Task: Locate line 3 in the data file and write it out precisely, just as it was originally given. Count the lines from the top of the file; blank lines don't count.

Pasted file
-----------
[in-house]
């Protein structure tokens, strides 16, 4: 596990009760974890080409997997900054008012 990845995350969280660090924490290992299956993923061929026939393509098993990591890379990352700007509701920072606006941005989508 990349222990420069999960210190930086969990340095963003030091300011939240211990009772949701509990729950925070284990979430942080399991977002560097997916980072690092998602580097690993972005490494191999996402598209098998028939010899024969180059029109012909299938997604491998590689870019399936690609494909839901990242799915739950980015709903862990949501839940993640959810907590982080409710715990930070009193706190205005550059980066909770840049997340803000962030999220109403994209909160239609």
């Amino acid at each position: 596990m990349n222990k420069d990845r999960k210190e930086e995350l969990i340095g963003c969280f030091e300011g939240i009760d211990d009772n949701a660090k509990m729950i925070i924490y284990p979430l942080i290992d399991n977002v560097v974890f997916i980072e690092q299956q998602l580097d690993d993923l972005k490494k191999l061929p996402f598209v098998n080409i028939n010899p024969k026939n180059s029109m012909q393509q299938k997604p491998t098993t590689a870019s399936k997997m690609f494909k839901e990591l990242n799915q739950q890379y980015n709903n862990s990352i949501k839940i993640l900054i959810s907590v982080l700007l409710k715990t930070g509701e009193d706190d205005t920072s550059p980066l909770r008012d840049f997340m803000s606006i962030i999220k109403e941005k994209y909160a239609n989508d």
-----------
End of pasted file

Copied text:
């Amino acid at each position: 596990m990349n222990k420069d990845r999960k210190e930086e995350l969990i340095g963003c969280f030091e300011g939240i009760d211990d009772n949701a660090k509990m729950i925070i924490y284990p979430l942080i290992d399991n977002v560097v974890f997916i980072e690092q299956q998602l580097d690993d993923l972005k490494k191999l061929p996402f598209v098998n080409i028939n010899p024969k026939n180059s029109m012909q393509q299938k997604p491998t098993t590689a870019s399936k997997m690609f494909k839901e990591l990242n799915q739950q890379y980015n709903n862990s990352i949501k839940i993640l900054i959810s907590v982080l700007l409710k715990t930070g509701e009193d706190d205005t920072s550059p980066l909770r008012d840049f997340m803000s606006i962030i999220k109403e941005k994209y909160a239609n989508d």